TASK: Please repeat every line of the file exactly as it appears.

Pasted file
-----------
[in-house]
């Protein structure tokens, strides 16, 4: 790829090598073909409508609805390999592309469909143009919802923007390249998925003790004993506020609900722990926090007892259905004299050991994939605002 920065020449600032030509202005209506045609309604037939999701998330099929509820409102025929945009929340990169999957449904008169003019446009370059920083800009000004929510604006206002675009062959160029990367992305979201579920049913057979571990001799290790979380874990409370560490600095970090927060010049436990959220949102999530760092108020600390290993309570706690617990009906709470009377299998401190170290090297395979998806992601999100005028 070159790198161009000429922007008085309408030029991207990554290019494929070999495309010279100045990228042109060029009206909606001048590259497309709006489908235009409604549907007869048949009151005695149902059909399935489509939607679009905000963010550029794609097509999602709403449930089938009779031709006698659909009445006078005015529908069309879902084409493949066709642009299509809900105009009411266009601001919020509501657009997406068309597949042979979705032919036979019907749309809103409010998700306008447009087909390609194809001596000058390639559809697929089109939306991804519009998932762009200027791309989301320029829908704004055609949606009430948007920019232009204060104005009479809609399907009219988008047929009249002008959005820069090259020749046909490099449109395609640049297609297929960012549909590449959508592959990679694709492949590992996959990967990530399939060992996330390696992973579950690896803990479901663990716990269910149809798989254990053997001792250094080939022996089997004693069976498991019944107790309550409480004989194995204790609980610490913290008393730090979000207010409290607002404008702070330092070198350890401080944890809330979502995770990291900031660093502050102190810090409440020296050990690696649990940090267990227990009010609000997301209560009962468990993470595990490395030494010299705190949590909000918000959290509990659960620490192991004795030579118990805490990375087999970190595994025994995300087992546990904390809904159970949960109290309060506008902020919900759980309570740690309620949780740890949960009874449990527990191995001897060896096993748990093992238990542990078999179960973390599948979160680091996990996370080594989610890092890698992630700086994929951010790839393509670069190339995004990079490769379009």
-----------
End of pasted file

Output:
[in-house]
């Protein structure tokens, strides 16, 4: 790829090598073909409508609805390999592309469909143009919802923007390249998925003790004993506020609900722990926090007892259905004299050991994939605002 920065020449600032030509202005209506045609309604037939999701998330099929509820409102025929945009929340990169999957449904008169003019446009370059920083800009000004929510604006206002675009062959160029990367992305979201579920049913057979571990001799290790979380874990409370560490600095970090927060010049436990959220949102999530760092108020600390290993309570706690617990009906709470009377299998401190170290090297395979998806992601999100005028 070159790198161009000429922007008085309408030029991207990554290019494929070999495309010279100045990228042109060029009206909606001048590259497309709006489908235009409604549907007869048949009151005695149902059909399935489509939607679009905000963010550029794609097509999602709403449930089938009779031709006698659909009445006078005015529908069309879902084409493949066709642009299509809900105009009411266009601001919020509501657009997406068309597949042979979705032919036979019907749309809103409010998700306008447009087909390609194809001596000058390639559809697929089109939306991804519009998932762009200027791309989301320029829908704004055609949606009430948007920019232009204060104005009479809609399907009219988008047929009249002008959005820069090259020749046909490099449109395609640049297609297929960012549909590449959508592959990679694709492949590992996959990967990530399939060992996330390696992973579950690896803990479901663990716990269910149809798989254990053997001792250094080939022996089997004693069976498991019944107790309550409480004989194995204790609980610490913290008393730090979000207010409290607002404008702070330092070198350890401080944890809330979502995770990291900031660093502050102190810090409440020296050990690696649990940090267990227990009010609000997301209560009962468990993470595990490395030494010299705190949590909000918000959290509990659960620490192991004795030579118990805490990375087999970190595994025994995300087992546990904390809904159970949960109290309060506008902020919900759980309570740690309620949780740890949960009874449990527990191995001897060896096993748990093992238990542990078999179960973390599948979160680091996990996370080594989610890092890698992630700086994929951010790839393509670069190339995004990079490769379009």